Leftovers Live To Feed Another Day

I’m not one to throw much away, unless forced to by mould (and then not always) or circumstance, so when I have not quite one serving of a really good dish, I want to make it into something equally as satisfying, and maybe have enough to freeze some.

I’d made a Lamb, Leek and Chickpea stew, and wanted to eke out the last bit of it. There was a good just over half portion left, so I bulked it out with more vegetables, and lots of fresh, green herbs.

1 medium aubergine, cut into 2cm cubes

200g slim green beans, topped and tailed and cut into 3 (or 2 if they are small)

2 tbs tomato puree


small bunch of fresh mint

small bunch of fresh flat leaf parsley

zest of 1 lime

1 tsp chicken or veg stock powder to add depth

2 tbs olive oil to add richness

Put the cubed aubergine into a dry frying pan. Start to toast it adding a little olive oil here and there to help the browning process along.

Add about a cup of water to the leftover stew, then pop in the beans while the aubergine is browning. 

Add the tomato puree and mix it in well.

When the aubergines are browned and starting to collapse, add them in too, and sprinkle with 1/4 tsp salt. 

Chop all the herbs together finely, and stir them in as well along with the lime zest.

I let that cook down for about 30 minutes, tasted it and thought the liquid was a bit thin, so added 1 tsp of stock powder for depth, one spoons of ajvar (more tomato puree will do), 2 tablespoons of olive oil for richness and a touch more salt.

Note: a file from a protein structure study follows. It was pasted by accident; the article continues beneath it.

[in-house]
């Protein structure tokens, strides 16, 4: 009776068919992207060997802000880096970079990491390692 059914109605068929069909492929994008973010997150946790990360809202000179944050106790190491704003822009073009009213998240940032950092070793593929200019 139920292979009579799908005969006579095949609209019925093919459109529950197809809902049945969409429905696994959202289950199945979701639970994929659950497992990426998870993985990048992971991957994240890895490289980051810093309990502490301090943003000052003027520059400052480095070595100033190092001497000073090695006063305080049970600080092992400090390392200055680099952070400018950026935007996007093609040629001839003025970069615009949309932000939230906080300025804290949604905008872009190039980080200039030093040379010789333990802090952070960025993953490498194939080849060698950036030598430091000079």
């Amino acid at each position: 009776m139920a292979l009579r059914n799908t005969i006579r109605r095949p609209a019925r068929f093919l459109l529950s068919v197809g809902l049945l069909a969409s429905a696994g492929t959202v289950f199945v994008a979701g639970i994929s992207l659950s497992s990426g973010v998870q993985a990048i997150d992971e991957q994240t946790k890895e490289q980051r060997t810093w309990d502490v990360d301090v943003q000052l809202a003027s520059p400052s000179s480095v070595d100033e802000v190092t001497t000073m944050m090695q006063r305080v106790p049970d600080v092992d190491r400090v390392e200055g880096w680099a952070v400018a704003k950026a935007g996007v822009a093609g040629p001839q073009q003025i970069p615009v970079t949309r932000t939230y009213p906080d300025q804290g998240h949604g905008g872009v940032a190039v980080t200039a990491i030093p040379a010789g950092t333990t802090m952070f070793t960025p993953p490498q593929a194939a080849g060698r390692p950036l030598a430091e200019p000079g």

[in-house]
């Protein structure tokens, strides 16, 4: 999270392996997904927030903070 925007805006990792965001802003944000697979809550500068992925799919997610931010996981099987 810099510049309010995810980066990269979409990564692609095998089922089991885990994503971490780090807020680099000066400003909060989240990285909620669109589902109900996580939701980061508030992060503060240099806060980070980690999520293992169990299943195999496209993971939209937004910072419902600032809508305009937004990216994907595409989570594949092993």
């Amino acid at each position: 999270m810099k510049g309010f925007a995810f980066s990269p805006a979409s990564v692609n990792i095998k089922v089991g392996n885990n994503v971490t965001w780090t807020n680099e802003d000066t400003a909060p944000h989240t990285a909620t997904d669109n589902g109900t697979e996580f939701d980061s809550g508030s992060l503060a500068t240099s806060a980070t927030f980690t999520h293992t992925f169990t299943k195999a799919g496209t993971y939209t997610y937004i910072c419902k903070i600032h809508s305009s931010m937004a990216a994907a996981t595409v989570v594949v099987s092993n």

Cooked it for another 30 minutes on low, and there it was, done.

Note: I would imagine that the basic lamb and leek stew can be turned #vegetarian or #vegan just by using Quorn mince or soya mince. Add in some nutritional yeast to get a bit more depth of flavour, and a little smoked paprika, and cook off the mince with the yeast, paprika and tomato puree first to get a good caramelisation on it. There are very good kosher stock powders out there that mimic meat flavours and richness, but aren’t meat based.


Jazzed up leftovers


Istanbul and Beyond: Inspirations. Lamb, Leek and Chickpea Stew

I’m currently reading Istanbul & Beyond. There’s so much more to Turkish cuisine than the meat and salads that we usually see here.

“Standing at the crossroads between the Mediterranean, the Middle East, and Asia, Turkey boasts astonishingly rich and diverse culinary traditions. Journalist Robyn Eckhardt and her husband, photographer David Hagerman, have spent almost twenty years discovering the country's very best dishes. Now they take readers on an unforgettable epicurean adventure, beginning in Istanbul, home to one of the world's great fusion cuisines. From there, they journey to the lesser-known provinces, opening a vivid world of flavours influenced by neighbouring Syria, Iran, Iraq, Armenia, and Georgia.”


The book takes you through so many regions, and shows you how much things differ. It pretty much makes you hungry in every part of that vast nation. Yes, there’s breads, and amazing cheeses – not just feta style and hellim (halloumi) – but there are so many dishes that you just don’t see in restaurants. Recently I ate at a Turkish restaurant in London, and made a beeline for the one thing on the menu I had never heard of, especially when they said “It’s what our grandmothers cook at home.” Sold. Immediately. That’s the food that I really want to know about, and Istanbul & Beyond brings you that.